I’ve read a number of stories on the effects of texting while driving — a story in People magazine immediately comes to mind – and I was taken aback by just how huge and deadly a problem it has become, especially among tech-savvy and perhaps even tech-dependent teens.
Sadly and needlessly, many people have lost their lives because of this careless and selfish practice/habit.
The story in People delved into the guilt a teen boy felt after killing an elderly cyclist who was cruising along the highway. The teen had been sending a text message when he drifted outside his lane into the bike path, taking the life of the innocent man. This story made me think of the possibility of my own negligence in the past. I don’t send or retrieve messages while the car is actually in motion. I have, however, typed and received text messages while waiting at stop signs and stoplights.
But do we really have to have a law for this? Shouldn’t it just be common sense not to text and drive?
Well, the story in People made me reconsider even taking my phone out of my purse — at all — while driving.
To educate myself on the severity of this problem, I did some online research into collisions where text messaging is to blame. It’s frightening and maddening all at the same time. Two Arizona women were killed when an 18-year-old girl drifted across the centerline into the oncoming lane while she was texting. A 17-year-old girl sent a couple of text messages and moments later crashed head-on into a truck, killing herself and four other girls who had graduated from high school just five days before.
In my opinion, texting is even more dangerous than talking on the cellphone while driving because sending a typed message requires the driver to concentrate on the keypad and take his or her eyes completely off the road and the traffic. It would be like reading a book or typing up emails while driving.
I’ve even read where texting while driving is deemed to be just as dangerous as drunk driving.
A while back, the American Automobile Association and Seventeen magazine joined forces for a poll of 1,000 16- and 17-year-old teens. Half – that’s 500 out of 1,000 — of those who filled out the survey admitted they send text messages while driving. Scary. A University of Utah research report indicated that, while talking on the cellphone is dangerous, the chances of getting in a collision while texting and driving is 50 percent more likely than by talking on the phone while driving.
That study also revealed that nine out of 10 people believe text messaging while driving should be outlawed. What sane person wouldn’t agree? But the better question, again, has to do with legislating common sense. Texting distracts from driving, so don’t do it.
Going the extra mile, however, many jurisdictions have banned texting while driving.
It is believed that this issue is more dangerous among teenagers because of the obvious distraction caused by texting, coupled with a teen’s inexperience behind the wheel. Worse yet is that text messaging is extremely popular with teens: It’s how they communicate when they aren’t face to face. A few of the teens interviewed in the stories I’ve read admitted that they are too excited to wait to retrieve an incoming text message. They feel compelled to open it immediately rather than waiting until they’re out of the vehicle. It’s a tragic error in judgment. Of course this excitement wouldn’t be a problem if the cellphone was turned off and put away while driving like it should be.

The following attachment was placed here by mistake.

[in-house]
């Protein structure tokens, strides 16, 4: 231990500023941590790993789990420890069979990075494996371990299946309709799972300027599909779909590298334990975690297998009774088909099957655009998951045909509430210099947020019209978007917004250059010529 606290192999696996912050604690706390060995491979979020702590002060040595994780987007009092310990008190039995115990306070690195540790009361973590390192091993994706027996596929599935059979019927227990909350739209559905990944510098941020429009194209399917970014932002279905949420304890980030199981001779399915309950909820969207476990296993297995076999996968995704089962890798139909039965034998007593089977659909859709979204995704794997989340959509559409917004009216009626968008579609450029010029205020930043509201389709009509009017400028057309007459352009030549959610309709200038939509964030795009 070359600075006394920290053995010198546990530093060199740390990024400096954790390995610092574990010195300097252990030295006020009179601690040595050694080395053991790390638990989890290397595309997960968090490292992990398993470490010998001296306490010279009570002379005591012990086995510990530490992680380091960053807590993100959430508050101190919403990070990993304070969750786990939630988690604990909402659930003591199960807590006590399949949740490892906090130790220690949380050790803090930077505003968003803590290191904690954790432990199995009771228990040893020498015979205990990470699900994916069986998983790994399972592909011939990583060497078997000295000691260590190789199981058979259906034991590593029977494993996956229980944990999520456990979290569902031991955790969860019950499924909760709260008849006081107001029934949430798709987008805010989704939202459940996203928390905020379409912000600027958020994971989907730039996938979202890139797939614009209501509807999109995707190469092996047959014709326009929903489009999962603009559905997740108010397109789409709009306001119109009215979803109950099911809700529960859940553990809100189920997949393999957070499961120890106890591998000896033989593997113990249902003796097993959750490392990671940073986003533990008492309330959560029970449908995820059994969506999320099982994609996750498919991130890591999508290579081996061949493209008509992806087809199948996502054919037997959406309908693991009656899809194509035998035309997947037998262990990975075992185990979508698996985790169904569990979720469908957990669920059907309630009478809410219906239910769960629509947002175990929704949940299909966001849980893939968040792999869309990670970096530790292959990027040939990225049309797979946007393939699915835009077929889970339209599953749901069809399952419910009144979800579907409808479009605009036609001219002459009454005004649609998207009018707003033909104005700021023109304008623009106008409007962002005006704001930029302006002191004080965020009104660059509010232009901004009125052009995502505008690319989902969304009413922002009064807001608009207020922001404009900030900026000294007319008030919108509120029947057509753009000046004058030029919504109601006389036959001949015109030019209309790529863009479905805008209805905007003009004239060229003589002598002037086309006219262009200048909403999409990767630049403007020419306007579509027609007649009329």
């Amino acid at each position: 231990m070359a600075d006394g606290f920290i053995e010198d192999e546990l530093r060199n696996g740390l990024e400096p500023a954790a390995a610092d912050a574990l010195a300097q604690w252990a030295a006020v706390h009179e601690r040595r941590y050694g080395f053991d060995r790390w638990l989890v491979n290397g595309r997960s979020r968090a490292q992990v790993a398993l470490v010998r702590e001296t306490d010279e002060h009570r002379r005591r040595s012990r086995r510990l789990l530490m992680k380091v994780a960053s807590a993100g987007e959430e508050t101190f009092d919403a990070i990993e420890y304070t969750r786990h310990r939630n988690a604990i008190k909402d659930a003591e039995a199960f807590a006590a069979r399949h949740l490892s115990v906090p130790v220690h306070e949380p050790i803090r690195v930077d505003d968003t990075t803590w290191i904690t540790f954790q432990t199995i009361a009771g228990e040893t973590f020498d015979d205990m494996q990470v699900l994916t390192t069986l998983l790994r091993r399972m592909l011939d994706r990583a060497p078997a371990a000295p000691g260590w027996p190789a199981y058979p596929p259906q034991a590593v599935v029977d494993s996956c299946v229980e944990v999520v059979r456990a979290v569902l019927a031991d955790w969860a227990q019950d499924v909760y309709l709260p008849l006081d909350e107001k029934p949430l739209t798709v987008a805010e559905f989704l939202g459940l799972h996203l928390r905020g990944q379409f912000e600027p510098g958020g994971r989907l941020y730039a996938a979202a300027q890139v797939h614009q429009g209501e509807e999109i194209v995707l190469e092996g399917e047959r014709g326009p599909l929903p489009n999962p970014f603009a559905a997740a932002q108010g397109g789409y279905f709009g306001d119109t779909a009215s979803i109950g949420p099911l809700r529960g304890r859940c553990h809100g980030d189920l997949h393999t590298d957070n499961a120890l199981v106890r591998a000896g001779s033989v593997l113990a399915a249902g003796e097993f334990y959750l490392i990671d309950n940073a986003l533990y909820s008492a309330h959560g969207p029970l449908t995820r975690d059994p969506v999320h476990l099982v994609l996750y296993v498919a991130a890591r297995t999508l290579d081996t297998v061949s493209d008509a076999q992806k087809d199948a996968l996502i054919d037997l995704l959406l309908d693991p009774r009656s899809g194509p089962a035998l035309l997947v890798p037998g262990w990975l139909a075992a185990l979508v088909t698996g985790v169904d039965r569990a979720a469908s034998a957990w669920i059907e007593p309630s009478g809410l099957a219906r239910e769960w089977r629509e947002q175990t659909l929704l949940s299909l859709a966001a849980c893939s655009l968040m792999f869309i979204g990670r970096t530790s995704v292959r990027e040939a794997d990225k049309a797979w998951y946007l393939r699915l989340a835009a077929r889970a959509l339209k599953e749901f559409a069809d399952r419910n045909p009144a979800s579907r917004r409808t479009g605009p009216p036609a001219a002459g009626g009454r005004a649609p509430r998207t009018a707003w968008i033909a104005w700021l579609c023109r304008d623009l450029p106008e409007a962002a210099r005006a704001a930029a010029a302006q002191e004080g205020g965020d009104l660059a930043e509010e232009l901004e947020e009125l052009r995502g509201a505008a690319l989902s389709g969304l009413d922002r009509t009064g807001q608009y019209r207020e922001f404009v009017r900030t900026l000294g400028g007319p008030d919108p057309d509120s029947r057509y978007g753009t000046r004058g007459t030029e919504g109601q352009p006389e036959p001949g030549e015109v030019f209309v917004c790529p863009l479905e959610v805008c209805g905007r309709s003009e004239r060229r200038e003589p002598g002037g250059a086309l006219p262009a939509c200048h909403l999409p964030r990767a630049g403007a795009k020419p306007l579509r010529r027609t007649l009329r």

Text messaging is not something that 40-year-olds grew up doing, and it is not as popular among older generations since it’s not part of their culture or upbringing, which I think is the key here.
Most teens have cellphones and they send text messages during school classes and most other activities, unfortunately including driving. In the many stories reporting the statistics behind this problem, whether by coincidence, every accident was caused by teens.
So what can be done? Banning text messaging while driving is a start, but it’s not the end, not by a long shot. School staff, if they’re not already doing it, should talk about this issue with their students and it should be a fundamental “don’t” that’s intentionally brought up during driver training. But most importantly, parents should share the message of this column with their teens and encourage them to do the right thing and wait to send and receive messages until after arriving at their destination. Or better yet, leave the phone off.
Laws are one thing, but this is an education that needs to begin at home and in our schools.
Among her numerous accomplishments, Courtney Hansen is the author of her own book, the host of Spike TV’s “Power Block,” the former host of TLC’s “Overhaulin'” and a writer with Wheelbase Media. You can email her by logging on to www.shiftweekly.com and using the contact form.